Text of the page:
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31 March 1797
Sailor, writer, merchant, abolitionist
c. 1745 – 31 March 1797
Olaudah Equiano, known for most of his life as Gustavus Vassa, was a writer and abolitionist from, according to his memoir, the Eboe (Igbo) region of the Kingdom of Benin (today southern Nigeria). Enslaved as a child in Africa, he was taken to the Caribbean and sold as a slave to a Royal Navy officer. He was sold twice more but purchased his freedom in 1766.
“The Interesting Narrative of the Life of Olaudah Equiano; or, Gustavus Vassa, the African, Written by Himself”
As a freedman in London, Equiano supported the British abolitionist movement. He was part of the Sons of Africa, an abolitionist group composed of Africans living in Britain, and he was active among leaders of the anti-slave trade movement in the 1780s. He published his autobiography, The Interesting Narrative of the Life of Olaudah Equiano (1789), which depicted the horrors of slavery. It went through nine editions in his lifetime and helped gain passage of the British Slave Trade Act 1807, which abolished the slave trade.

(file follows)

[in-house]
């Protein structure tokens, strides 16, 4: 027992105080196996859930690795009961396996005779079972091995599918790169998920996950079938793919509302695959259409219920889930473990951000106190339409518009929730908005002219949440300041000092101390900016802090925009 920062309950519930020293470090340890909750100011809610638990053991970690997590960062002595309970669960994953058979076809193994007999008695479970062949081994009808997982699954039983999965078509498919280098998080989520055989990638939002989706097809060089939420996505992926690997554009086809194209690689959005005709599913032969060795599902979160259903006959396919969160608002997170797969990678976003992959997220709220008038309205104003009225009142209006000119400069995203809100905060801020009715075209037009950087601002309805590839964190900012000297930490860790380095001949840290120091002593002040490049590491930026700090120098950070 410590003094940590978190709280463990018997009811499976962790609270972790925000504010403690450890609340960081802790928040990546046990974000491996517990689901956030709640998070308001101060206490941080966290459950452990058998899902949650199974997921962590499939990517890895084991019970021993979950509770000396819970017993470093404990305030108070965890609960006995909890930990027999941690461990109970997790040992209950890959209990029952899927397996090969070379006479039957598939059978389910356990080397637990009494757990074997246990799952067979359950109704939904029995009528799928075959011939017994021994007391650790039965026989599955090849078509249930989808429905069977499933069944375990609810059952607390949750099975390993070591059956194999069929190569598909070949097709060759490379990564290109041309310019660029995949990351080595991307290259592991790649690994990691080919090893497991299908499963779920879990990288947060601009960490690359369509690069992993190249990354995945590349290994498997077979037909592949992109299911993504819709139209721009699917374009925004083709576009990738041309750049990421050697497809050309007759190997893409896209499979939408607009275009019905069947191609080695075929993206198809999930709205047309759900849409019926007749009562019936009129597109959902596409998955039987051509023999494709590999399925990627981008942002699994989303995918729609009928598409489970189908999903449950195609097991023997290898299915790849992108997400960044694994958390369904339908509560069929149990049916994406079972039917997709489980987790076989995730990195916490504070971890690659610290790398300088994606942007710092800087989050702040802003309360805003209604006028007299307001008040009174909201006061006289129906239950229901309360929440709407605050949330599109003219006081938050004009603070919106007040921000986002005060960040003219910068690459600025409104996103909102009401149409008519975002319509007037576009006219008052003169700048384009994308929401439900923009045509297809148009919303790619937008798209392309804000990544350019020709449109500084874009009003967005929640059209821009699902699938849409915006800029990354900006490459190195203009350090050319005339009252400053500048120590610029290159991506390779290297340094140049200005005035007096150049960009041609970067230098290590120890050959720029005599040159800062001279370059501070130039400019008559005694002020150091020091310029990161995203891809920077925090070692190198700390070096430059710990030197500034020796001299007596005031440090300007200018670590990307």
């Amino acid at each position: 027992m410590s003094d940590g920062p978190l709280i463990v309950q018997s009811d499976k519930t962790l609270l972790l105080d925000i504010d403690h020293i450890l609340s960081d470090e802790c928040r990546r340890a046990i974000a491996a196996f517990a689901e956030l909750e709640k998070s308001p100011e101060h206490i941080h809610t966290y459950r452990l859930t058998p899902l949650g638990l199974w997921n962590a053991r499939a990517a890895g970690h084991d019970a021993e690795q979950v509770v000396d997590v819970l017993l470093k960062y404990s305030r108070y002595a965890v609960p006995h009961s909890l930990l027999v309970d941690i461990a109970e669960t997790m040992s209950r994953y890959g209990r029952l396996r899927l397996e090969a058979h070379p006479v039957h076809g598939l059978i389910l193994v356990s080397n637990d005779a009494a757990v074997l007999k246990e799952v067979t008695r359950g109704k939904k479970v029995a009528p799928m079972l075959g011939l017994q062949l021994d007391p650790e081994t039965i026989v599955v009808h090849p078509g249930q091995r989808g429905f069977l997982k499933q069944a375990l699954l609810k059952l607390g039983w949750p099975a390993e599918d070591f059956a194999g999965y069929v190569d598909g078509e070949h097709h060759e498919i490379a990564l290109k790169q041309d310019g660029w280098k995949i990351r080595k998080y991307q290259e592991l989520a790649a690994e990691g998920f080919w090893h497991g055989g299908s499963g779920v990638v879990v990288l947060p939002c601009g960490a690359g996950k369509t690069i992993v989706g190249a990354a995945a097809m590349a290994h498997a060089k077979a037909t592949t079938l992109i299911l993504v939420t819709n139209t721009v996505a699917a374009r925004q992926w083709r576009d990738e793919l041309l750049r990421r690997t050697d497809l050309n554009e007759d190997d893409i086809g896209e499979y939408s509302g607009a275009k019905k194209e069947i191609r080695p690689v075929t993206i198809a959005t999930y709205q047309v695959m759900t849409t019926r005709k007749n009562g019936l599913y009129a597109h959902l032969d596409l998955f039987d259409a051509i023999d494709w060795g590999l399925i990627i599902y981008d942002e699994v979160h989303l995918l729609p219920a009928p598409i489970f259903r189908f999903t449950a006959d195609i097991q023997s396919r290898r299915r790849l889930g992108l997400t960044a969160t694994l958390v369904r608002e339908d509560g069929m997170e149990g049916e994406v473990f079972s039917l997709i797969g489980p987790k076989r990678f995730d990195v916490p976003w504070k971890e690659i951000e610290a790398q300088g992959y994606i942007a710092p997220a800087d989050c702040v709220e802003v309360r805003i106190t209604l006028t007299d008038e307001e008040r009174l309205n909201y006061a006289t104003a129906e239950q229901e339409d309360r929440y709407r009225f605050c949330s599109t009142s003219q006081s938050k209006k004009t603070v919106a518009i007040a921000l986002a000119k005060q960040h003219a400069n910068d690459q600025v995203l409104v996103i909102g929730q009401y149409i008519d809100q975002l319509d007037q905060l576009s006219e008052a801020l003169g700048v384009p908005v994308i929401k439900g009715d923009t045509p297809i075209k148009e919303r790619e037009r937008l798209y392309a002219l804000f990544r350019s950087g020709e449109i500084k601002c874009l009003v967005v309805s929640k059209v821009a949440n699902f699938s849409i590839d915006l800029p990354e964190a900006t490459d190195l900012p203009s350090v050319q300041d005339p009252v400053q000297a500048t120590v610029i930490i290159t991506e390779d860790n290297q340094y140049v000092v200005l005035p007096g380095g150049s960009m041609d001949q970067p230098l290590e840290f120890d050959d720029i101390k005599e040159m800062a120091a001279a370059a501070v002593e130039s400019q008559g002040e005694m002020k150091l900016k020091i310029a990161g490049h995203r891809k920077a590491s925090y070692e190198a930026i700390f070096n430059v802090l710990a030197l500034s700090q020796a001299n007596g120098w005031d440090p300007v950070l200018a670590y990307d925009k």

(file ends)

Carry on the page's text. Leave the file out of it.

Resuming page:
When Olaudah died he left a huge legacy behind. He helped influence British parliament to abolish the trade through the Slave Trade Act of 1807. Equiano also is often regarded as the originator of the slave narrative because of his firsthand literary testimony against the slave trade. Since the late 20th century, when his autobiography was published in a new edition, he has been increasingly studied by a range of scholars, including from his homeland.
“My life had lost its relish when liberty was gone.”
“I still look back with pleasure on the first scenes of my life, though that pleasure has been for the most part mingled with sorrow.”
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